African journal of pharmacy and pharmacology 04/2011; 5(4). · 0.84 Impact Factor
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    • "The anti-inflammatory mechanism of Desmodium triflorum might be related to the decrease in the level of malondialdehyde (MDA) in the edema paw via increasing the activities of superoxide dismutase (SOD) and glutathione reductase (GRd) in the liver, and the reduction in the nitric oxide (NO) level via regulating the interleukin-1␤ (IL-1␤) production and the level of tumor necrosis factor-␣ (TNF-␣) in the inflamed tissues (Lai et al., 2009). The aqueous extract of root and aerial parts of Desmodium gangeticum DC. was also found to have significant anti-inflammatory and analgesic activities in experimental animals (Rathi et al., 2004). Although a number of plants belonging to the genus Desmodium have been investigated on their chemical components and "
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    ABSTRACT: Desmodium podocarpum is a plant that has been used in the folk medicine to treat febrile diseases, cough and bleeding wounds. However, there is no scientific basis or reports in the modern literature regarding its effectiveness as an analgesic, anti-inflammatory and antipyretic agent. The objective of this study is to evaluate the analgesic, anti-inflammatory and antipyretic activities of the petroleum ether fraction (PEF) from the ethanol extract of Desmodium podocarpum. PEF (50, 100, 200 mg/kg) was estimated for its pharmacological properties by using the acetic acid-induced writhing test, the hot plate test, the Carrageenan-induced rat paw edema model, the dimethylbenzene-induced mouse inflammation model, and the lipopolysaccharide (LPS)-induced rat fever model. In addition, the acute toxicity of PEF was also studied. PEF significantly and dose-dependently inhibited the writhing responses in mice, increased reaction time of mice in the hot plate test, reduced carrageenan-induced paw edema in rats and the dimethylbenzene-induced ear edema in mice, and attenuated LPS-induced fever in rats. No death of mice was observed when orally administered PEF up to 4.2 g/kg. These findings suggest that PEF possesses evident analgesic, anti-inflammatory and antipyretic activities, and has a favorable safety, which supports the use of Desmodium podocarpum as an analgesic, anti-inflammatory and antipyretic drug in the folk medicine.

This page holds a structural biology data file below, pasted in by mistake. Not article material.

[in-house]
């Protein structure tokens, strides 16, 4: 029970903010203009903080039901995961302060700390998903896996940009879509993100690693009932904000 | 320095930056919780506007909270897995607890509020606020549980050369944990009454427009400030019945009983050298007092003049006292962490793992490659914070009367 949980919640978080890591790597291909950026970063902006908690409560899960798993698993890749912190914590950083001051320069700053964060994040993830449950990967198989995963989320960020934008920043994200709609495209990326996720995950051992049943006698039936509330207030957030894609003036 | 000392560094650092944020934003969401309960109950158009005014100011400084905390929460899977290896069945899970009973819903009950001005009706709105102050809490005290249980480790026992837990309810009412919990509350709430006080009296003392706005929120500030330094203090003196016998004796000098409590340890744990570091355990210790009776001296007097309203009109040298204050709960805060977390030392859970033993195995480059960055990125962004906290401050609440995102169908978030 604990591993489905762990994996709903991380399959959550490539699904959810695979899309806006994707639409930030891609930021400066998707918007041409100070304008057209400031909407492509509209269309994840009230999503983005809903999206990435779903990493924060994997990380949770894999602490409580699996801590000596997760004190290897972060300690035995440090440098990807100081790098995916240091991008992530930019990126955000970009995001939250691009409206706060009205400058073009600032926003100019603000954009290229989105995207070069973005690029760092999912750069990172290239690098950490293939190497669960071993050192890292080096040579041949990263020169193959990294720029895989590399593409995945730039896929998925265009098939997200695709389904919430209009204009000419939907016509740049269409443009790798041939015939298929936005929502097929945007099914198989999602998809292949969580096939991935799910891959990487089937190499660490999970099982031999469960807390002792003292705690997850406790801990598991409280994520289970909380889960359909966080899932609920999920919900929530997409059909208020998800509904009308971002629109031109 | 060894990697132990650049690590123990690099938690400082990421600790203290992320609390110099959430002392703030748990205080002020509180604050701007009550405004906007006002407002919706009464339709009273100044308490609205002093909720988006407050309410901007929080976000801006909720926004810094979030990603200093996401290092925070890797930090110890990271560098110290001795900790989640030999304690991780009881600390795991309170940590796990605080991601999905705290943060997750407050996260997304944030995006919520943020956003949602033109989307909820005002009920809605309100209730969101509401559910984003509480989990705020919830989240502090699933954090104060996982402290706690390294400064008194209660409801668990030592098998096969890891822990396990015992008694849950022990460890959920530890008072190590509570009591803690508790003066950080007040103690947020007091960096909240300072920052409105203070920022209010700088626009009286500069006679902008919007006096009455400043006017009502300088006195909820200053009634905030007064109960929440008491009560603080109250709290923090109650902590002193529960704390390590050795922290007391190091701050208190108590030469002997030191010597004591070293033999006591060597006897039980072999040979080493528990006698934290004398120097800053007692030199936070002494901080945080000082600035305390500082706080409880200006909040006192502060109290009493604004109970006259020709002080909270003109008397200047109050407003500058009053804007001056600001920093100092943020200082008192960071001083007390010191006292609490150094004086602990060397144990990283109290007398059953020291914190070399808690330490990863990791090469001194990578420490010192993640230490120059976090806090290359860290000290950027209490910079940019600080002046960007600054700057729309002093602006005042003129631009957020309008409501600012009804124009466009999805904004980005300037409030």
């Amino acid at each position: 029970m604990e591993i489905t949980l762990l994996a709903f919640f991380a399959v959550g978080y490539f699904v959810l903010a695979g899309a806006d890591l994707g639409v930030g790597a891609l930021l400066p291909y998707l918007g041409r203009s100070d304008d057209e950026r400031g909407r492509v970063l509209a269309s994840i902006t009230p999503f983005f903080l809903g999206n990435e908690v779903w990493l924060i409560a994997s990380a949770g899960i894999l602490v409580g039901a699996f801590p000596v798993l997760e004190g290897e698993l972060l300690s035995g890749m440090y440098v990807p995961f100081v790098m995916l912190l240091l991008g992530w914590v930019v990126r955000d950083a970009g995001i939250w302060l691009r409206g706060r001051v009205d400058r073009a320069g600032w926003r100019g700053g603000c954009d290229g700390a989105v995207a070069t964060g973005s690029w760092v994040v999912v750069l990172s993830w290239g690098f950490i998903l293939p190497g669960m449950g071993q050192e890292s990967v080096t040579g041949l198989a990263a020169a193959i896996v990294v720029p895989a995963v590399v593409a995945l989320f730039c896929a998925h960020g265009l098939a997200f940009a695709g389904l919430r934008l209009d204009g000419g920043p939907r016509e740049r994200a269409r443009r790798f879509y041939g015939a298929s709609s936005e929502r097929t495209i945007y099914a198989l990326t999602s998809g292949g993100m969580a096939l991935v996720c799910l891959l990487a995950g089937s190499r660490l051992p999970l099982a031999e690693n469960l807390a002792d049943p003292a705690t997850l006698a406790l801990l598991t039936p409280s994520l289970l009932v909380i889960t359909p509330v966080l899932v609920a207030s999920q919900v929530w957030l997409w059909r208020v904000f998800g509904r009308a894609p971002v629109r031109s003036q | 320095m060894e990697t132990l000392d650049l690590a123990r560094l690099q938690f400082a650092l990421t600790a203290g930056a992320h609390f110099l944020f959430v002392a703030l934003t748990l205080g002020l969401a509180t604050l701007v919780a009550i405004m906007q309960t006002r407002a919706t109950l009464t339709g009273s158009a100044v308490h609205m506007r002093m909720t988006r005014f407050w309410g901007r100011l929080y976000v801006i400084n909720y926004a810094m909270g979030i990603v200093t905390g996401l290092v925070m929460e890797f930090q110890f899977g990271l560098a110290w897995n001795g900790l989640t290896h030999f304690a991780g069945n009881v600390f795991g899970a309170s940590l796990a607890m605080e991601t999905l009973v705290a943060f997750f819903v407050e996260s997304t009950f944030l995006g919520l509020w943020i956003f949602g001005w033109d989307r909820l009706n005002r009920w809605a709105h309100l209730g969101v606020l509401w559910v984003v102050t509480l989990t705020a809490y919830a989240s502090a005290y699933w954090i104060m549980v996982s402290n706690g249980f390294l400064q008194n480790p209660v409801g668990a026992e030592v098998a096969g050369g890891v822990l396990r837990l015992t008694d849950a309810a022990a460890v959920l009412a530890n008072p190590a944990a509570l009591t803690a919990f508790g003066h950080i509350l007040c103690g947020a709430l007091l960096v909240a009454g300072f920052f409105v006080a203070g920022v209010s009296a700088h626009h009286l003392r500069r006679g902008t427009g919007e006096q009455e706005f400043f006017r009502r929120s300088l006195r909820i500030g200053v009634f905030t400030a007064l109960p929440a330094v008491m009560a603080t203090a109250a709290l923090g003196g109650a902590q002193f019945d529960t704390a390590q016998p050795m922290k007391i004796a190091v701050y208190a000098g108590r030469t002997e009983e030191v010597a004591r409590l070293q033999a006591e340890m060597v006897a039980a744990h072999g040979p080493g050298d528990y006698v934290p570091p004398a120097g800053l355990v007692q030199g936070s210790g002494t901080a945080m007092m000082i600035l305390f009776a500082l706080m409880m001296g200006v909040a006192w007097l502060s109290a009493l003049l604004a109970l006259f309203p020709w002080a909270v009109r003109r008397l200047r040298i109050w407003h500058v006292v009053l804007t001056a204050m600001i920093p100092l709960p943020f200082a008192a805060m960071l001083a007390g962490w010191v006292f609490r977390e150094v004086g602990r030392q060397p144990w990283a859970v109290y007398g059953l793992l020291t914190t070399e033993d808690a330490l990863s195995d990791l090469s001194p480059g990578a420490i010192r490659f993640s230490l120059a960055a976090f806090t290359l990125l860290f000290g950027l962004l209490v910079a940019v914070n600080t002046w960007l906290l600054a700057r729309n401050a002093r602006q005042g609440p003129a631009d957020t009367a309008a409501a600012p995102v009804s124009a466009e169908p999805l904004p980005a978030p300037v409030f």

Journal of ethnopharmacology 02/2011; 133(3):1126-31. DOI:10.1016/j.jep.2010.11.042 · 3.00 Impact Factor
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    • "The water decoction of root and aerial parts of Desmodium gangeticum possesses anti-inflammatory and anti-nociceptive activity. These results support the traditional use of the water decoction of Desmodium gangeticum as an analgesic [49]. "